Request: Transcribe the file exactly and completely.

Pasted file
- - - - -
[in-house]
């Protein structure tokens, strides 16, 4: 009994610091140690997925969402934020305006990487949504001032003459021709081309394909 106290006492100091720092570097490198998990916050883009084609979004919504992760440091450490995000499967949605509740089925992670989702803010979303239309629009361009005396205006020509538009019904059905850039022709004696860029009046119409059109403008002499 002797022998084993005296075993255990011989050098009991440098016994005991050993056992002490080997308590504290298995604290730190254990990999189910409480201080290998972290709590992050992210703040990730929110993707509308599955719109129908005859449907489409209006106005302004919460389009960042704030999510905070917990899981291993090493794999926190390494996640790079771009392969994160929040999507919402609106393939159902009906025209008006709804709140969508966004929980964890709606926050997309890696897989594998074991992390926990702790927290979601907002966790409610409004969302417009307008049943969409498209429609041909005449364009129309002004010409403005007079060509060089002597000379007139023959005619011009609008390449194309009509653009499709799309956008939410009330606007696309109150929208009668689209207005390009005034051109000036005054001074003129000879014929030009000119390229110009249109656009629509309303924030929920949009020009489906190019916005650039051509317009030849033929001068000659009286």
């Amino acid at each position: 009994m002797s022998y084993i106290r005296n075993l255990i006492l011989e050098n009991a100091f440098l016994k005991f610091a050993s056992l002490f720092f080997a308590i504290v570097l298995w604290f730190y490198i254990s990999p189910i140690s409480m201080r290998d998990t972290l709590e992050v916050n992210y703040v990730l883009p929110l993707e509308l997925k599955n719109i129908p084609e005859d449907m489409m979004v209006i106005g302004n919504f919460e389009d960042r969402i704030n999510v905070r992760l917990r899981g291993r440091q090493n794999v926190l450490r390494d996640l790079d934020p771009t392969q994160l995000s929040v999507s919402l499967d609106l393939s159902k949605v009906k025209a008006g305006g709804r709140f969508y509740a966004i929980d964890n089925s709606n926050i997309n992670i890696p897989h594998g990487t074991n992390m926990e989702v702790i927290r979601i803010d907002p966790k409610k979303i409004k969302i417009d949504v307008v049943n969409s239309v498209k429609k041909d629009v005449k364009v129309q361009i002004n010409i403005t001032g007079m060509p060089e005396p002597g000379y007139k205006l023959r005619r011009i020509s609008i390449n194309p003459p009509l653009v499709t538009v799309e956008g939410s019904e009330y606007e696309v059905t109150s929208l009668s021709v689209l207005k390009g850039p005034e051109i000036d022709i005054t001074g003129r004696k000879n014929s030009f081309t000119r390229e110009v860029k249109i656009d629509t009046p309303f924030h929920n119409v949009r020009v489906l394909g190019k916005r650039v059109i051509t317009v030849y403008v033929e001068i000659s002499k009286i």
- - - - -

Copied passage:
[in-house]
């Protein structure tokens, strides 16, 4: 009994610091140690997925969402934020305006990487949504001032003459021709081309394909 106290006492100091720092570097490198998990916050883009084609979004919504992760440091450490995000499967949605509740089925992670989702803010979303239309629009361009005396205006020509538009019904059905850039022709004696860029009046119409059109403008002499 002797022998084993005296075993255990011989050098009991440098016994005991050993056992002490080997308590504290298995604290730190254990990999189910409480201080290998972290709590992050992210703040990730929110993707509308599955719109129908005859449907489409209006106005302004919460389009960042704030999510905070917990899981291993090493794999926190390494996640790079771009392969994160929040999507919402609106393939159902009906025209008006709804709140969508966004929980964890709606926050997309890696897989594998074991992390926990702790927290979601907002966790409610409004969302417009307008049943969409498209429609041909005449364009129309002004010409403005007079060509060089002597000379007139023959005619011009609008390449194309009509653009499709799309956008939410009330606007696309109150929208009668689209207005390009005034051109000036005054001074003129000879014929030009000119390229110009249109656009629509309303924030929920949009020009489906190019916005650039051509317009030849033929001068000659009286």
């Amino acid at each position: 009994m002797s022998y084993i106290r005296n075993l255990i006492l011989e050098n009991a100091f440098l016994k005991f610091a050993s056992l002490f720092f080997a308590i504290v570097l298995w604290f730190y490198i254990s990999p189910i140690s409480m201080r290998d998990t972290l709590e992050v916050n992210y703040v990730l883009p929110l993707e509308l997925k599955n719109i129908p084609e005859d449907m489409m979004v209006i106005g302004n919504f919460e389009d960042r969402i704030n999510v905070r992760l917990r899981g291993r440091q090493n794999v926190l450490r390494d996640l790079d934020p771009t392969q994160l995000s929040v999507s919402l499967d609106l393939s159902k949605v009906k025209a008006g305006g709804r709140f969508y509740a966004i929980d964890n089925s709606n926050i997309n992670i890696p897989h594998g990487t074991n992390m926990e989702v702790i927290r979601i803010d907002p966790k409610k979303i409004k969302i417009d949504v307008v049943n969409s239309v498209k429609k041909d629009v005449k364009v129309q361009i002004n010409i403005t001032g007079m060509p060089e005396p002597g000379y007139k205006l023959r005619r011009i020509s609008i390449n194309p003459p009509l653009v499709t538009v799309e956008g939410s019904e009330y606007e696309v059905t109150s929208l009668s021709v689209l207005k390009g850039p005034e051109i000036d022709i005054t001074g003129r004696k000879n014929s030009f081309t000119r390229e110009v860029k249109i656009d629509t009046p309303f924030h929920n119409v949009r020009v489906l394909g190019k916005r650039v059109i051509t317009v030849y403008v033929e001068i000659s002499k009286i």